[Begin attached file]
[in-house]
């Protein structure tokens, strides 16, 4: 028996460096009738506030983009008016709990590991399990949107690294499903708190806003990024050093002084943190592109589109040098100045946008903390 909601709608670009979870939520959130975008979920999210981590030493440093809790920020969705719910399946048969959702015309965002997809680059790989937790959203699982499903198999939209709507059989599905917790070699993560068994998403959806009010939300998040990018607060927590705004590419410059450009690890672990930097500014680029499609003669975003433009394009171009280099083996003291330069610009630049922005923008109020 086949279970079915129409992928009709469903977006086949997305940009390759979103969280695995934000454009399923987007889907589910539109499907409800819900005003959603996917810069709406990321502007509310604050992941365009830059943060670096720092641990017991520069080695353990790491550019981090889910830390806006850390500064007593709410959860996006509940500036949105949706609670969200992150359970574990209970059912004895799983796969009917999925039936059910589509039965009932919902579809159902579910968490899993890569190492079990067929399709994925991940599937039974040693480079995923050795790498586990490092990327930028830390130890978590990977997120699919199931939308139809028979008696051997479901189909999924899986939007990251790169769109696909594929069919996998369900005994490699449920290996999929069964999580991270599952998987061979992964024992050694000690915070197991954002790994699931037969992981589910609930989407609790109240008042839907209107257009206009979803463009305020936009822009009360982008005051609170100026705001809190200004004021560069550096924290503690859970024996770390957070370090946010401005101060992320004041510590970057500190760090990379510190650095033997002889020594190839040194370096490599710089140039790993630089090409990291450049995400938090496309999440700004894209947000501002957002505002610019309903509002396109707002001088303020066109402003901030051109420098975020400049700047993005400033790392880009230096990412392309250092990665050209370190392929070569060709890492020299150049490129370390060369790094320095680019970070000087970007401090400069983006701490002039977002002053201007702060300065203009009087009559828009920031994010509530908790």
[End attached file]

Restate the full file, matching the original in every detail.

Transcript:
[in-house]
């Protein structure tokens, strides 16, 4: 028996460096009738506030983009008016709990590991399990949107690294499903708190806003990024050093002084943190592109589109040098100045946008903390 909601709608670009979870939520959130975008979920999210981590030493440093809790920020969705719910399946048969959702015309965002997809680059790989937790959203699982499903198999939209709507059989599905917790070699993560068994998403959806009010939300998040990018607060927590705004590419410059450009690890672990930097500014680029499609003669975003433009394009171009280099083996003291330069610009630049922005923008109020 086949279970079915129409992928009709469903977006086949997305940009390759979103969280695995934000454009399923987007889907589910539109499907409800819900005003959603996917810069709406990321502007509310604050992941365009830059943060670096720092641990017991520069080695353990790491550019981090889910830390806006850390500064007593709410959860996006509940500036949105949706609670969200992150359970574990209970059912004895799983796969009917999925039936059910589509039965009932919902579809159902579910968490899993890569190492079990067929399709994925991940599937039974040693480079995923050795790498586990490092990327930028830390130890978590990977997120699919199931939308139809028979008696051997479901189909999924899986939007990251790169769109696909594929069919996998369900005994490699449920290996999929069964999580991270599952998987061979992964024992050694000690915070197991954002790994699931037969992981589910609930989407609790109240008042839907209107257009206009979803463009305020936009822009009360982008005051609170100026705001809190200004004021560069550096924290503690859970024996770390957070370090946010401005101060992320004041510590970057500190760090990379510190650095033997002889020594190839040194370096490599710089140039790993630089090409990291450049995400938090496309999440700004894209947000501002957002505002610019309903509002396109707002001088303020066109402003901030051109420098975020400049700047993005400033790392880009230096990412392309250092990665050209370190392929070569060709890492020299150049490129370390060369790094320095680019970070000087970007401090400069983006701490002039977002002053201007702060300065203009009087009559828009920031994010509530908790």